Mystery of Twin Deficits

by Dr. Ashfaque H. Khan

Standard macroeconomic theory suggests a strong causal relation between fiscal deficit and current account deficit. Higher fiscal deficit leads to higher current account deficit. In other words, large fiscal deficit is accompanied by a large current account deficit. In economics literature, this is known as twin deficit hypothesis.

How does it work? In simple words, when a government spends more than the revenue it collects, it borrows from domestic and foreign sources to fill this revenue – expenditure gap? Such borrowed spending injects additional money into the economy. Domestic residents use some of the additional money to boost their consumption, part of it will be spent on foreign goods and services, thereby raising import demand. Additional money so injected into the economy will boost aggregate demand which will be translated into higher imports. Higher imports will worsen trade balance and accordingly will deteriorate current account balance.

When countries fail to manage their fiscal balance, they see their current account balance deteriorating. To finance their large current account deficits, they either borrow externally or use their foreign currency reserves or a combination of both. Accordingly, they accumulate large external debt and see their foreign currency reserves declining and exchange rate coming under pressure. These countries face serious balance of payments crises.

When these countries go to the IMF (lender of the last resort) for a balance of payment support, the IMF advises them to pursue stabilization policy. What is stabilization policy? It is nothing but a demand management policy or a demand destruction policy or austerity policy. What are the instruments of stabilization policy? Tight fiscal policy, tight monetary policy along with flexible exchange rate policy are the critical policy instruments to destroy aggregate demand. Once demand is curtailed, it will help reduce import demand. Flexible exchange rate policy will help promote exports, curb imports and accordingly, the trade and current account balance will improve. This was the whole purpose of stabilization policy.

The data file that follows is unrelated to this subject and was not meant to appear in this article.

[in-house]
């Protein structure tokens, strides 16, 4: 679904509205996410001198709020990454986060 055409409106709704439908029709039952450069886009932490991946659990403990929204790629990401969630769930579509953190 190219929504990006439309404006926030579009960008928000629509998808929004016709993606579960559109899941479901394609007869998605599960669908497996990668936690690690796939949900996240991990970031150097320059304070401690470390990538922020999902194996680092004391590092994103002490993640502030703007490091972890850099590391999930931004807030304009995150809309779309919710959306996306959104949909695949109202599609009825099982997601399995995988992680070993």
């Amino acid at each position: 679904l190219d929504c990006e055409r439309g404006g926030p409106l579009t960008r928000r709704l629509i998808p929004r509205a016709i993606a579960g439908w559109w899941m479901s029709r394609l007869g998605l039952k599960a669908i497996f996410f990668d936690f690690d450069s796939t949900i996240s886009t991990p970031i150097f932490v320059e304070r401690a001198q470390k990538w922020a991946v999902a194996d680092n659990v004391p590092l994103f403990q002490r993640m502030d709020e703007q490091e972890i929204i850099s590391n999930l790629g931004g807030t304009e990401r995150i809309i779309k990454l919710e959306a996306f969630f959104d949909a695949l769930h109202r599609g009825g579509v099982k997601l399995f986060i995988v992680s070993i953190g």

Pakistan has gone to the IMF several time in the past for a balance of payments support and was forced to pursue demand destruction policy each time. In fact, Pakistan has been one of the nine prolonged users of the IMF resources. More recently, Pakistan completed an IMF Program during 2013-2016 under the leadership of Mr. Ishaq Dar, the then finance minister of the country. It has been claimed, both by the Pakistani and the IMF authorities, that this program was a “successful” program as it succeeded in reducing budget deficit from 8.5 percent of GDP in 2012-13 to 4.6 percent of GDP by 2015-16, that is, Pakistan’s fiscal deficit was reduced to the extent of almost 4.0 percentage point of GDP during the program period.

Anyone who reads this statement would be impressed by the ‘success’ of the IMF Program in reducing budget deficit and hence, keeping current account deficit at manageable level (less than 2 percent of GDP) and that the IMF Program ‘succeeded’ in restoring macroeconomic stability in Pakistan. In my last article “A $67 billion question”, published in this newspaper (August 8, 2018), I showed through the government statistics that it was not the IMF program which kept current account deficit low but it was the sharp and unprecedented decline in international price of oil that reduced the oil import bills and accordingly kept overall import under control which helped in keeping current account deficit low. IMF Program should, therefore, not take any credit for reducing twin deficits.

This article is a continuation of my previous article. In this article I would once again show that the IMF Program failed to reduce budget deficit and accordingly failed to reduce import demand, failed to reduce current account deficit and hence failed to restore macroeconomic stability.

My claim is that Pakistan failed to reduce budget deficit under the IMF Program during 2013/14 to 2015/16. Budget deficit on the basis of consistent definition as existed in 2012-13 has never been below 8 percent of GDP. Government showed lower budget deficit through accounting gimmickries and changing definitions of revenue, expenditure and budget deficit.